The AR-15 platform is ideal for taking vermin and predators and some companies offer hollow points—or their proprietary derivatives thereof—to maximize performance. This soft-shooting cartridge lends itself to the pursuit and there are flat-shooting lightweights tailored for that passion.
Soft Point (SP)
Soft points are the traditional hunting bullet. They maximize weight retention when striking soft tissue yet expand to efficiently transfer energy. That translates to the ethical, clean shots sportsmen demand.
Open Tip Match (OTM)
For the utmost in precision, match open tip designs and some of those with polymers (below) provide the kind of ballistic coefficients competitors expect. They can tighten groups dramatically, improve scores and wring improved accuracy out of otherwise stingy firearms. The added performance usually makes them slightly more expensive, but the bullet isn’t usually the only improvement in the cartridge.
Manufacturers always maintain tight tolerances in their products, but those tailored specifically for winning long-distance competitions are even more strict, often including double layers of quality control in everything from seating depth to powder charge and other variables. The best 6.5 Grendel ammo for accuracy is the OTM.
Polymer Tip (MPT, ELD, SST)
Bullets with polymer tips defy efforts to lump them into one specific category. Blame the prowess of today’s engineering advances, but even if they look and weigh the same, their optimal application can be vastly different. It varies by volume of that substance on the end, composition, size of the cavity it occupies, all closely guarded secrets.
What we do know is some versions deliver match-winning accuracy. Others can look nearly identical to the eye and weigh the same, yet they’re fine-tuned for big-game hunting. A pair of our favorite loads (below) emphasizes the need to look carefully at the ammunition you select. Ask our pros if there’s any confusion.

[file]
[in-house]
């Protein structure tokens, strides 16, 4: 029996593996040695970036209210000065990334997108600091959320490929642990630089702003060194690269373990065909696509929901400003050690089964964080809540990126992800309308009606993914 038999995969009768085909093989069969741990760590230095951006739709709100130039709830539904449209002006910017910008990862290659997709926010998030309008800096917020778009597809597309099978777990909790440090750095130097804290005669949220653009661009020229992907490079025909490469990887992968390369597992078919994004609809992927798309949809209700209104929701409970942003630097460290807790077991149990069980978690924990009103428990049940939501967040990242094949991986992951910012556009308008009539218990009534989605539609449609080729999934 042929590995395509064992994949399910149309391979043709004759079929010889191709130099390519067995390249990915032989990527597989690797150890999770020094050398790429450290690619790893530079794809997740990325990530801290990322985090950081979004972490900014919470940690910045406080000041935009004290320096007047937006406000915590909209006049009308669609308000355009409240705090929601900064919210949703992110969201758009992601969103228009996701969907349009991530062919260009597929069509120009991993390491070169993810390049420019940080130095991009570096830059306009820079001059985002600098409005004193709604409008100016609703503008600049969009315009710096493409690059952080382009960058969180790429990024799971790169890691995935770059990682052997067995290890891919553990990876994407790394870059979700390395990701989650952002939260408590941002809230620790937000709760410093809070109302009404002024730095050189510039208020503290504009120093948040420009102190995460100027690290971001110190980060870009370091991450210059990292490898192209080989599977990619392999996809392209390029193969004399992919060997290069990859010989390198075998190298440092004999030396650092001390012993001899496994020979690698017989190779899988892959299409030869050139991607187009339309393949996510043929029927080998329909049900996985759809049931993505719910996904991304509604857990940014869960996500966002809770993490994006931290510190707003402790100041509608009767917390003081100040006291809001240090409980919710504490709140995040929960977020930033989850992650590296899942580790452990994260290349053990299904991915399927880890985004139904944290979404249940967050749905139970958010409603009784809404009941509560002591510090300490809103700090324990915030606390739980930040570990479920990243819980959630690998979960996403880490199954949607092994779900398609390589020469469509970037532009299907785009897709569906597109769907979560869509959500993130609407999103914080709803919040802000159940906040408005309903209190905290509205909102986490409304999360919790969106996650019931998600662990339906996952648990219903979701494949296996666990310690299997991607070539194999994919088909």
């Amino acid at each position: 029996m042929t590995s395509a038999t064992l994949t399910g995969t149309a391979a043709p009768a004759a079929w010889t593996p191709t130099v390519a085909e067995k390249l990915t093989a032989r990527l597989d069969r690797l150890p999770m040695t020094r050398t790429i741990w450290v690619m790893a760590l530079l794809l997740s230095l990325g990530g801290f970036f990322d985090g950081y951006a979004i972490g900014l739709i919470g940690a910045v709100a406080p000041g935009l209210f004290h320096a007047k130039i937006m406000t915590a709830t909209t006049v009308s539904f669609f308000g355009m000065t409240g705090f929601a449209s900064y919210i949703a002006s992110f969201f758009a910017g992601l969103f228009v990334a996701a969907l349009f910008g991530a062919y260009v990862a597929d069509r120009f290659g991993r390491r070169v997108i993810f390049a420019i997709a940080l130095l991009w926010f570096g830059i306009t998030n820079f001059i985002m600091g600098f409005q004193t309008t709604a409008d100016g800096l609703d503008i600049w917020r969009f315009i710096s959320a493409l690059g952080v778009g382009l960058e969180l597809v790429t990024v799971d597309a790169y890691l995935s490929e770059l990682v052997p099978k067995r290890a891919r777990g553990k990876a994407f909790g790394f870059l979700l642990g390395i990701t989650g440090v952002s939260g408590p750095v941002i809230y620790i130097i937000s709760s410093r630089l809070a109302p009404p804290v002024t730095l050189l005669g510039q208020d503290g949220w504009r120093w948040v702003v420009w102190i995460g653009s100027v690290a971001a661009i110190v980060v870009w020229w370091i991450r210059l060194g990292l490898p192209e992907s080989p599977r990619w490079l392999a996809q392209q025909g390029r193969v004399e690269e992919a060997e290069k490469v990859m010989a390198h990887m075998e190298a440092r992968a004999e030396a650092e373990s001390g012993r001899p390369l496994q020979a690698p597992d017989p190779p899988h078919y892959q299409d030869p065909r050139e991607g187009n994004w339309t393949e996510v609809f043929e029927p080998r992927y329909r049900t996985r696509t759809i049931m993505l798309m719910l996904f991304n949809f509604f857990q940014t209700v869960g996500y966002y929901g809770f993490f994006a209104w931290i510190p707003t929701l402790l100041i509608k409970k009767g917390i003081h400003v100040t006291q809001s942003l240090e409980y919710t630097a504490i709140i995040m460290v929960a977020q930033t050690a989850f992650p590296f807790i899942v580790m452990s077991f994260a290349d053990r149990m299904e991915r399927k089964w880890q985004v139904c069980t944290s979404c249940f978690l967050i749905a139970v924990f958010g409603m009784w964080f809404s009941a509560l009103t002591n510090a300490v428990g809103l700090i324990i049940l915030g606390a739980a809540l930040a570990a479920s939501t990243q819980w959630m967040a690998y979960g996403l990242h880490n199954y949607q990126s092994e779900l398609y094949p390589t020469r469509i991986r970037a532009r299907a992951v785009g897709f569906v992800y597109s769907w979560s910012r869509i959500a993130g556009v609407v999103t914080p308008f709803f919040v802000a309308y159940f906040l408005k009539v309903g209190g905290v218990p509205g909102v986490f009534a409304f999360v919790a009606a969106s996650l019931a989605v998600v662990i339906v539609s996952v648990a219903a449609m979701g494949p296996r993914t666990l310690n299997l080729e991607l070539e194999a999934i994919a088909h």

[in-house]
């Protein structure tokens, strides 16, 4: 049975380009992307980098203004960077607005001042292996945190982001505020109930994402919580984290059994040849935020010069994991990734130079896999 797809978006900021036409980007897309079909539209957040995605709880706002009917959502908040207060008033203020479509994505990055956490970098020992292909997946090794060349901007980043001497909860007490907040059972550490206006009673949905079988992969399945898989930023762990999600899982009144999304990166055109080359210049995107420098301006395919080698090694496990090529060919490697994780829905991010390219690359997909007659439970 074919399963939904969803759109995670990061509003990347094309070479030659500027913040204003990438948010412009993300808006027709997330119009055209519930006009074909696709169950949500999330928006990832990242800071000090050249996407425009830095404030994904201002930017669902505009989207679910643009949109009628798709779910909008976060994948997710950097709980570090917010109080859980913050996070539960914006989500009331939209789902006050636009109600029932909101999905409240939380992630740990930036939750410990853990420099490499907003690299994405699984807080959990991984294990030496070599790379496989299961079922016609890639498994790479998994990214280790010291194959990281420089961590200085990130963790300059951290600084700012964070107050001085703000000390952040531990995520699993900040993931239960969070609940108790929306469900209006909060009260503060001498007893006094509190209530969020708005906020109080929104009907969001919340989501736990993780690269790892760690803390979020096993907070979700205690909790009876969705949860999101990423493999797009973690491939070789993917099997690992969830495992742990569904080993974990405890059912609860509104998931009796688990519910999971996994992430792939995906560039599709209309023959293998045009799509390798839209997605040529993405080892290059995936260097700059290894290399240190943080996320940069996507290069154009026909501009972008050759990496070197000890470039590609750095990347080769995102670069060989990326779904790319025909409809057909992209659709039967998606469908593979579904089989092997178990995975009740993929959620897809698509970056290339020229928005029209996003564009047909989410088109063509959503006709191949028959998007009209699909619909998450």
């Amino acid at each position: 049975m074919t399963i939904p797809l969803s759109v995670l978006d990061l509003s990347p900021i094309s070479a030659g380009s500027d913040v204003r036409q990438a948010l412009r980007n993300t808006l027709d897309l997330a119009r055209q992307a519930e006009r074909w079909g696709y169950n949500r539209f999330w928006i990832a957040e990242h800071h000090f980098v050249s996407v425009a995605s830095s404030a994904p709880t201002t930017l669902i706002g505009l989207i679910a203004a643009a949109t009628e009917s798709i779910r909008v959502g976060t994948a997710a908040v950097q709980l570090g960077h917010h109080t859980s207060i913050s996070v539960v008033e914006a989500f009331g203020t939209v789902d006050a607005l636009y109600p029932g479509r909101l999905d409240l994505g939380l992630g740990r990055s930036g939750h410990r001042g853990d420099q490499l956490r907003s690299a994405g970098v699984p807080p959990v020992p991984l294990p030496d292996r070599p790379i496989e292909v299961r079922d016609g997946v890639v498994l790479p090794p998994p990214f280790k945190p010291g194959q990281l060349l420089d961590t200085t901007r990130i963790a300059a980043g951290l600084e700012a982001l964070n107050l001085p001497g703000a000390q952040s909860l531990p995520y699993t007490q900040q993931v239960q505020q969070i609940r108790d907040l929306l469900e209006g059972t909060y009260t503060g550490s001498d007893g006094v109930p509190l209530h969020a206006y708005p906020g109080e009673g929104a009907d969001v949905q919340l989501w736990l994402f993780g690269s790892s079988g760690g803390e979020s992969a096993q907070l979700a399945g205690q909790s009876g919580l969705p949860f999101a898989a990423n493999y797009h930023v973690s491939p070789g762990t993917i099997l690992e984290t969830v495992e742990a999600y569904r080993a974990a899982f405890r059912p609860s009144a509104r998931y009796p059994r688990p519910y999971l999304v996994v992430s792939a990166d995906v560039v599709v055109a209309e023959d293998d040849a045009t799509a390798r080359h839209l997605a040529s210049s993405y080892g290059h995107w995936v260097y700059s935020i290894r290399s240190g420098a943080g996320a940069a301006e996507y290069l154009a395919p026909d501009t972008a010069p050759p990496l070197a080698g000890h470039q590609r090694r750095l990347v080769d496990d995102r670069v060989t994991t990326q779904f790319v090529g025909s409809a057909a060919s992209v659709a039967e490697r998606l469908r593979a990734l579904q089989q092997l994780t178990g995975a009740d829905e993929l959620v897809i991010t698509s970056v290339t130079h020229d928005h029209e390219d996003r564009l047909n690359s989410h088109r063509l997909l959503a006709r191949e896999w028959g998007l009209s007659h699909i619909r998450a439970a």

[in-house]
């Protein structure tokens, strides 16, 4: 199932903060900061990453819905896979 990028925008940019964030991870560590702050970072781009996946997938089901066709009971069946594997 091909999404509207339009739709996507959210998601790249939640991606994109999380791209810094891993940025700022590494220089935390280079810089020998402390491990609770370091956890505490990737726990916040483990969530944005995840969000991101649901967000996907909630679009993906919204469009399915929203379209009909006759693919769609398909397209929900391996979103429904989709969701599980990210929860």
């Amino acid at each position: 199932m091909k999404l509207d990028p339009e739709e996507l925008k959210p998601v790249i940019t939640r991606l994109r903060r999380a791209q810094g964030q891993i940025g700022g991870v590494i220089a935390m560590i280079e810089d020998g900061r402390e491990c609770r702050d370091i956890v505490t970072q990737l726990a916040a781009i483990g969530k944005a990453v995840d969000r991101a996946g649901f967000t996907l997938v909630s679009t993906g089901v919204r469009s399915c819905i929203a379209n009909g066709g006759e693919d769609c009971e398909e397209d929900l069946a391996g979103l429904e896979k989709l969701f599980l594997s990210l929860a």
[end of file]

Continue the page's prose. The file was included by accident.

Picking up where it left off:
Common Bullet Weights
The versatility of the 6.5 Grendel shows in the wide range of bullet weights available in commercial loads. Whether you’re ringing steel, after prairie dogs or pursuing whitetail in Alberta, you’ll find something right for you—from 90 grain to 123.
Best 6.5 Grendel Ammo: Hunting Load
Hornady’s Super Shock Tip (SST) bullet delivers the performance required for one-stop shots. The polymer tip drives deep into the lead core for expansion. It is controlled by a jacket that doesn’t separate, thanks to the company’s exclusive Interlock ring. The boattail design has an aerodynamic profile and leaves the barrel at 2,580 fps. Regardless, it generates 1,818 ft.-lbs. or energy.
Best 6.5 Grendel Ammo: Range/Match Load
The Hornady 123-grain ELD Match load for 6.5 Grendel has an identical bullet weight as its hunting-optimized brother. However, the projectile design is very different. The company’s Extremely Low Drag (ELD) bullets feature heat shield tips that come to a perfect tip. Along with other aerodynamic improvements, it provides the kind of ballistic coefficient needed to win matches. The bullets launch at 2,580 fps and have 1,818 ft.-lbs. of energy at the muzzle.
Best 6.5 Grendel Ammo: Plinking Load
Budget-friendly options exist for high-volume fire in 6.5 Grendel, including the Wolf 100-grain FMJ-BT load. Lastly, the steel-cased ammo is accurate, economical and features a bimetal jacket. Muzzle velocity is 2,690 fps and energy there is 1,607 ft.-lbs.